Top tendering tips

At the end of January, our parent company, BiP Solutions, celebrated its 35th anniversary – which equates to a whole 35 years of procurement experience.

With this volume of knowledge under our belt, we have listed our top tendering tips for our S2G readers.

 

Complete all supplier questions

You cannot pick and choose the questions that suit you best. Iif you are bidding for a tender, it is vital that you answer all the questions. If you fail to answer all the questions you will just be wasting your time as your submission will automatically be marked as incomplete.

 

Ask the buyer any questions you have

Some suppliers think that they can’t ask buyers questions, while others are scared that they will get a ‘black mark’ against their name.

This could not be further from the truth! As soon as a supplier submits a question, it is anonymised. You should always keep in mind that there is no such thing as a silly question. If you don’t understand something, the chances are your competitors may be thinking the exact same thing.

Out of fairness, the answers to all questions asked are circulated to all the participants – be sure to read them all.

 

Don’t forget about low-value tenders

Whether you are new to tendering or have tendered before, low-value tenders are a great option and shouldn’t be ignored.

By choosing to bid for low-value opportunities that your competitors have ignored, you could find yourself a procurement sweet spot. Give yourself better odds of winning by choosing low-value contracts and save time on the bid writing process. In addition, winning smaller contracts can build a portfolio of public sector work, increasing your credibility when you do come to bid for larger jobs.

 

Double check your submission

Silly mistakes could cost your business a valuable tender. Even companies with experience in public procurement can get it wrong when they are bid writing – so make sure you are working with colleagues when you are writing your bid.

Make sure you leave yourself enough time to complete the tender fully and evaluate your work once it’s done. Get others in your team to have a look at it for you. A fresh pair of eyes can often spot mistakes or lack of clarity. Once you have made the changes, be sure to look over it again for any spelling or grammar mistakes.

 

Make use of a tender alerts tool

Make life easier for yourself by using a reliable tender alerts tool.

Save hours of searching by signing up to a tool that will send alerts to your inbox whenever a match to your chosen keywords or CPV codes arises.

The best part is that you can get started with Supply2Gov’s Tender Alerts tool without paying a penny.

Learn more about the Irish public sector by registering for FREE.

discussion after tender bid

Win or lose, your micro business should ask for feedback, as even a winning tender will have flaws that could be improved on in the future.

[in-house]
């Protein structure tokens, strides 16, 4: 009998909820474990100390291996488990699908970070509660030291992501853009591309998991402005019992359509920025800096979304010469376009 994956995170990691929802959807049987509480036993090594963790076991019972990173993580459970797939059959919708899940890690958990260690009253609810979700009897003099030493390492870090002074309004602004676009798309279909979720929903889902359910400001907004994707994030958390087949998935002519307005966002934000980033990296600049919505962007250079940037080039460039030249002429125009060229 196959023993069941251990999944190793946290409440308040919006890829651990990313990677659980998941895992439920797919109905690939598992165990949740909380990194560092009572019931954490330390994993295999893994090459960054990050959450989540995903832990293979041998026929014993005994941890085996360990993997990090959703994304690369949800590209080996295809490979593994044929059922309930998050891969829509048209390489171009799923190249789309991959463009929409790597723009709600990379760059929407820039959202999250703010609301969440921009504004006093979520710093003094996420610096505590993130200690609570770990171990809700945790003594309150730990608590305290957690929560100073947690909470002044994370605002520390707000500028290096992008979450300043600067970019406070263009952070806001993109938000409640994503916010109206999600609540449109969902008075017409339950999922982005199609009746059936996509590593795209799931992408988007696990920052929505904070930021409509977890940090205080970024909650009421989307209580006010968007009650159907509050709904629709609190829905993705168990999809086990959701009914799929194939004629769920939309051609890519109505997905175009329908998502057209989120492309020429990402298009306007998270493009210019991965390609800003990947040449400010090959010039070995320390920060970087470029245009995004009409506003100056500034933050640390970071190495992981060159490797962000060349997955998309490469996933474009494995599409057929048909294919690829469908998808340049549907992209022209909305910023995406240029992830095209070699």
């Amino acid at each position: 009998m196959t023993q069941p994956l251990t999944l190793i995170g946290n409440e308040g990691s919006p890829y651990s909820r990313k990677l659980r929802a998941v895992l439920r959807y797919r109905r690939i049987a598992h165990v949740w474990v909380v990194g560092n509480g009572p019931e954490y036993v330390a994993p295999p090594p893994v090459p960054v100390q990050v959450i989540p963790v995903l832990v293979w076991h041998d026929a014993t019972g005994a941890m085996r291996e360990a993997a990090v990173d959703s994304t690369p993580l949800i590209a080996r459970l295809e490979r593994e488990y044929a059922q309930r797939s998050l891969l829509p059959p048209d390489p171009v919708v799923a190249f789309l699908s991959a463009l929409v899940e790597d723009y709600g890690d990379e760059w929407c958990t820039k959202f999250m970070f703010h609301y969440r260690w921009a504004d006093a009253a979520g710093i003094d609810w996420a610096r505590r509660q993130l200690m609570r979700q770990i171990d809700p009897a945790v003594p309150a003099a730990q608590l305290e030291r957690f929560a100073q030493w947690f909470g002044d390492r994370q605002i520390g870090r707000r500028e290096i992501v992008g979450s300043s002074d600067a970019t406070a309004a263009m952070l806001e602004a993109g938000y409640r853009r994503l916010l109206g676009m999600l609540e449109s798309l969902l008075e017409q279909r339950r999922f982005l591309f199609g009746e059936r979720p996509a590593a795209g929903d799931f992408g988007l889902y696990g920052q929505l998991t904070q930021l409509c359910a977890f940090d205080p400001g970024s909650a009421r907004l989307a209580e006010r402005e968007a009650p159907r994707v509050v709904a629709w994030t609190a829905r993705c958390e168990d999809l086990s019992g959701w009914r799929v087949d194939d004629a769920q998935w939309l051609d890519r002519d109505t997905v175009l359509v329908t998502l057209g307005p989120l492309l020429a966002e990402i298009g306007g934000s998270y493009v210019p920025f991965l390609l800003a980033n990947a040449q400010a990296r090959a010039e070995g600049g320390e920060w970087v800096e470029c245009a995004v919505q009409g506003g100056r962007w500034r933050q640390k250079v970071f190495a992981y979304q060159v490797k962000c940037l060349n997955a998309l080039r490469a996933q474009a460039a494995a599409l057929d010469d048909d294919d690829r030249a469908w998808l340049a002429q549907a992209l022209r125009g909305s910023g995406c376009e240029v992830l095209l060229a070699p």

If you have received a rejection for a bid that you have worked hard on, then it is incredibly important that you ask for feedback after the tender evaluation.

Something small could be stopping your business from winning valuable contracts with the public sector and instead of guessing, the quickest and most efficient way of improving your bid strategy is to ask for the buyer’s feedback.

 

Learn from the tender evaluation

This may seem like a cliché, however, learning from your mistakes could lead to success in the future.

Onwards and upwards may seem like the best way to go, but looking back on why your proposal was turned down by a buyer will help your business to move forward. Think of it as constructive criticism.

The feedback that you are given from a failed bid will arm you with knowledge that will help you to strengthen future bids.

 

How should you ask?

Suppliers working with the public sector have the rights to request a verbal or face to face debrief with the buyer. Although raising a challenge is time limited, there is no deadline for requesting a debrief.

A lot can be learned from your failed bids and a face to face meeting will provide you with an opportunity to discuss the response in greater detail. Take the opportunity to listen to the buyer’s feedback and to ask any questions you may have.

The purpose of the debrief is to find out from the buyer’s viewpoint how the bid could have been improved and where it fell short. Whether you agree or not, record any feedback that you are given. Incorporate what you learn into future bids – it could increase your win rate.

 

What Questions Should I Ask?

First, you must find out what led to your bid being rejected.

It is important that your business understands where it is going wrong. If you are unsure what to ask to elicit detailed feedback and are confident that your bid was wholly compliant, the following questions may give you the insight that you require to win in the future:

  • Was your business eligible?
  • Did your business provide everything that was requested?
  • Did you hit the deadlines stated?
  • Did you give enough details relating to pricing, strategy and company background?
  • What could your business do differently in the future?

 

How Can Supply2Gov Help?

At Supply2Gov we encourage all our customers to request feedback. This will show buyers that your business is committed to improving.

Remember, if you don’t shoot then you will never score. Don’t let one failure stop you from applying to other bids.

Once you have asked for feedback, get back in the game with Supply2Gov tender alerts. Knowledge is power and you will be able to produce a more polished proposition when it is time for your business to submit another tender bid for evaluation.

We can help you to find relevant tenders in your local area, Ireland and the UK. Find out more about our free local area subscription.